The VA loan is an important financing tool for VA-eligible borrowers to achieve their homeownership dream. In 2021 one in two VA borrowers was a first-time homebuyer (FTHB).
Last year, mortgage interest rates reached record lows. The average VA FTHB’s interest rate was 2.90% and the quarterly FTHB VA purchase loan volume stayed elevated. In Q3 2021, it reached a record level of over $19 billion for that quarter, $174 million higher than Q3 2020. And since 2017, VA purchase loans helped roughly 200,000-230,000 VA-eligible first-time home buyers per year become homeowners.
This translates into an average of $56 billion in mortgage originations per year. In 2021, the VA FTHB segment reached an estimated $69 billion, according to Ginnie Mae loan-level disclosure data updated through January 2022, analyzed in GovLoansVision.
So, what will 2022 look like for the VA FTHB borrowers?
Our scratch pad calculations tell us that if interest rates continue to climb, we might see a lower VA FTHB volume of around $58 billion in 2022. On the other hand, if rates stabilize and stay in low to mid 3’s, we might see the VA FTHB purchase volume at $70 billion in 2022.
Figure 1: VA FTHB Purchase Originations Forecast
Source: Polygon Research. Forecasts are updated monthly.
What is the Size of the VA Borrower Addressable Market?
VA FTHB borrowers will mostly come from the U.S. Veteran population (with the rest from current service members and eligible veteran family members). The U.S. Veteran population stood at 18.44 million in 2020 with median age of 68 years old, according to CPS Veteran Supplement (2020), analyzed by Polygon Research in CPSVision. To narrow the sizing of the VA Borrower Addressable Market, we investigate two subsegments: Veterans with service-related disability and Veterans 50 years-old or younger.
In 2020, 3.82 million Veterans had service-connected disability, making them eligible for a wide range of benefits, including waiver of VA funding fee on a mortgage loan. Figure 2 provides a breakdown of these Veterans by age range and location.
Figure 2: Veterans with Service-Connected Disability by Age Range and Geography (Region)
Source: Polygon Research, CPSVision, Veterans Supplement August 2020
Loan originators can educate themselves about the Veterans with service-related disability in their communities and markets and look for opportunities to provide high quality education and financing in an efficient and transparent manner.
Broadening the scope to include all Veterans within a certain age range regardless of disability status, we estimate that about 4 million Veterans are under the age of 50, with a median household income of $91,400 according to March 2021 ASEC. (source: Polygon Research, CPSVision).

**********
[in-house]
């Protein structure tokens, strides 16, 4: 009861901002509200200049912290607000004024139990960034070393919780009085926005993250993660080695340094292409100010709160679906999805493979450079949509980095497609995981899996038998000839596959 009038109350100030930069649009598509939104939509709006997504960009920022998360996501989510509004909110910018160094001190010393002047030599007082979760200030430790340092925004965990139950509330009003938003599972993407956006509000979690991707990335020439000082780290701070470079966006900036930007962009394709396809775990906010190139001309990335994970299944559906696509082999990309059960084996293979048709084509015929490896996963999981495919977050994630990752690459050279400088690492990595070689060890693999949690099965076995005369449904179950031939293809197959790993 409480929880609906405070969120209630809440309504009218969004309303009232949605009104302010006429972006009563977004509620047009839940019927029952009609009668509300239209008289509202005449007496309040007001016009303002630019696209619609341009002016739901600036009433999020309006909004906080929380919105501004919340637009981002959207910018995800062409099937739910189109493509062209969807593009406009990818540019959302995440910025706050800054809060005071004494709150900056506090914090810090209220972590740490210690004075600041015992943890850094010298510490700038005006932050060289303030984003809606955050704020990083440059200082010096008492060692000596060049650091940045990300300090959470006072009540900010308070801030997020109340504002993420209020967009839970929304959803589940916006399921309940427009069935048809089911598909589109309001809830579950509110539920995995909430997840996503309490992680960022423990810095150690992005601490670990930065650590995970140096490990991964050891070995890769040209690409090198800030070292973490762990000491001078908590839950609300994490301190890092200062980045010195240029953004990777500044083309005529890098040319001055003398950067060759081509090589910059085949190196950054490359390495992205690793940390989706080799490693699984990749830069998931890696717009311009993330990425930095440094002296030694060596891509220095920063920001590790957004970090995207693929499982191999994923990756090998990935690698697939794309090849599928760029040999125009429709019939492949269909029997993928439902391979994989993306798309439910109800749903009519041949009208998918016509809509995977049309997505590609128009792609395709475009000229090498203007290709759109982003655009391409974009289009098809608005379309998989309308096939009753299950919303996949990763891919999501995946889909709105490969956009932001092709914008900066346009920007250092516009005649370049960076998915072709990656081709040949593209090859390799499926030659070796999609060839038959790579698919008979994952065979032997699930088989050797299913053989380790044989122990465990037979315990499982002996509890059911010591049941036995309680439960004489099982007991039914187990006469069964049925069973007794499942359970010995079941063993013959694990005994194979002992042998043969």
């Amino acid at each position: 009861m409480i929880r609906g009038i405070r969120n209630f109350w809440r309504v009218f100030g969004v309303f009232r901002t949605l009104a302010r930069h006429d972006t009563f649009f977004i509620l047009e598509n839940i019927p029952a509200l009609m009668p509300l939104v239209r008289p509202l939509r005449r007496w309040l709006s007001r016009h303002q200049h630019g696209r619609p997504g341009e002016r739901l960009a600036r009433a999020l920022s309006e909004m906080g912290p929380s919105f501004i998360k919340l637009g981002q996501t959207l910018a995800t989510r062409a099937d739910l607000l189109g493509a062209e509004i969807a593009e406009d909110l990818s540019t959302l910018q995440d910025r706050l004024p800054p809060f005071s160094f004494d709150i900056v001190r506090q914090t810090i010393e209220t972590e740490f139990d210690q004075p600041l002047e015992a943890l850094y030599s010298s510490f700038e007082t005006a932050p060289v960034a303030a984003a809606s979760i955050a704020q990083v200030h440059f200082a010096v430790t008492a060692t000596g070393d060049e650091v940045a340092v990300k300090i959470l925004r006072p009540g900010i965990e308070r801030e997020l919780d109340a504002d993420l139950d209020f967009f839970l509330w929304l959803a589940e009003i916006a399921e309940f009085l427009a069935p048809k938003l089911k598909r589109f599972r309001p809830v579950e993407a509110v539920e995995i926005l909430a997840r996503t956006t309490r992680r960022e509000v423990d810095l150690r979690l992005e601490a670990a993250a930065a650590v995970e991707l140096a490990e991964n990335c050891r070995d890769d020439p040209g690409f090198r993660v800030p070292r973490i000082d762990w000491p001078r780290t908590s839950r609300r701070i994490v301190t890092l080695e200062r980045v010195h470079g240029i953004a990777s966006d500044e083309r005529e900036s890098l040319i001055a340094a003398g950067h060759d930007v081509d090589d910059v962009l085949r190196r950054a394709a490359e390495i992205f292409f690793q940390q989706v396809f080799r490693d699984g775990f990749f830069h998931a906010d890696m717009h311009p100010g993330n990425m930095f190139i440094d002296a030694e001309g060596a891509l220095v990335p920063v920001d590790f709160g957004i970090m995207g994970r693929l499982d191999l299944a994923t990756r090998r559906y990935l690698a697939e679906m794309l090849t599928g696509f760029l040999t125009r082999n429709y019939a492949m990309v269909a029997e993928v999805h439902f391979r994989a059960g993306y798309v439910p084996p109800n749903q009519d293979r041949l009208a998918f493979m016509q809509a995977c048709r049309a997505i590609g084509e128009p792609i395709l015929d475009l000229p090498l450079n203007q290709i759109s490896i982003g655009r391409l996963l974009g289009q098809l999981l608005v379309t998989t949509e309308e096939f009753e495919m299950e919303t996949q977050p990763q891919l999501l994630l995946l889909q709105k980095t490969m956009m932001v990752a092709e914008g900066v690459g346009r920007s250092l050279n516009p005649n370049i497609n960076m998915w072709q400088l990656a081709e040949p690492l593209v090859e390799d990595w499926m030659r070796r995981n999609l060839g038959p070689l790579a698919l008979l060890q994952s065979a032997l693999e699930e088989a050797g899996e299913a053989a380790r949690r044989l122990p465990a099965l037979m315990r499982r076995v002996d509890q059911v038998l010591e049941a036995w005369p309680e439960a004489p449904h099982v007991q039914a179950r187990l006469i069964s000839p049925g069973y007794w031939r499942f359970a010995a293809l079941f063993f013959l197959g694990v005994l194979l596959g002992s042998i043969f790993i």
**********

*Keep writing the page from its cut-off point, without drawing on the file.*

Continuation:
Figure 3: Distribution of Veterans 50 Years–Old or Younger by State
Source: Polygon Research, CPSVision, ASEC March 2021
This statistical distribution of Veterans (50-years or younger) by state in Figure 3 closely follows the VA FTHB purchase mortgage originations data found in the Ginnie Mae loan-level disclosure data. The top five states for Veterans who were first-time home buyers and used VA purchase loans to buy homes were TX, FL, VA, CA, and NC – Figure 4.
Figure 4: Top 5 States by Number of VA FTHB Borrowers
Source: Polygon Research, GovLoansVision updated through January 2022
What was the credit profile of VA First-Time Home Buyers?
In 2021, the average VA first-time home buyer had a credit score of 710, DTI of 40%, borrowed 99% LTV loans of $319,000 at 2.90% (see Figure 5). VA FTHB borrowers had higher credit score and lower DTI than FHA FTHB borrowers. In the Vetted VA community, as a controlled sample, the average VA purchase borrower (both FTHB and repeat) had a credit score of 717 and a DTI of 40.7% and borrowed 98% LTV loans of $394,000 at 2.69%.
Figure 5: 2021 First-Time Home Buyer Purchase Originations
Source: Polygon Research, GovLoansVision, updated through January 2022
Given the good creditworthiness of VA borrowers, and especially first-time homebuyers, and given the size of the VA FTHB lending market – an estimated $58B to $70B – loan originators and companies may find VA lending as an excellent business opportunity in 2022.
But with this opportunity comes a great responsibility – providing the highest service to our Active Duty, Veterans, and their spouses, and protecting them from abusive lending practices. Understanding the VA-eligible borrower and understanding the financing tools to serve their credit needs is not only an ethical thing to do, but also a necessary professional skill in order to achieve scale and profitability.
Data: VA First-Time Home Buyer (FTHB) Borrower is the actual reported data found in Ginnie Mae loan-level disclosure data sets containing 800 million+ rows and modeled in GovLoansVision by Polygon Research.
Veteran analysis is extracted from CPSVision, which includes monthly CPS data through December 2021, the ASEC of March 2021, and the Veteran Supplement of August 2020.
Statistical records of 325+ million people and 127+ million households.• Forecast are updated monthly.
Nathan Knottingham is the COO of Vetted VA and L. Buresch of Polygon Research.
This column does not necessarily reflect the opinion of HousingWire’s editorial department and its owners.
To contact the author of this story:
Nathan Knottingham at [email protected]
L. Buresch at [email protected]
To contact the editor responsible for this story:
Sarah Wheeler at [email protected]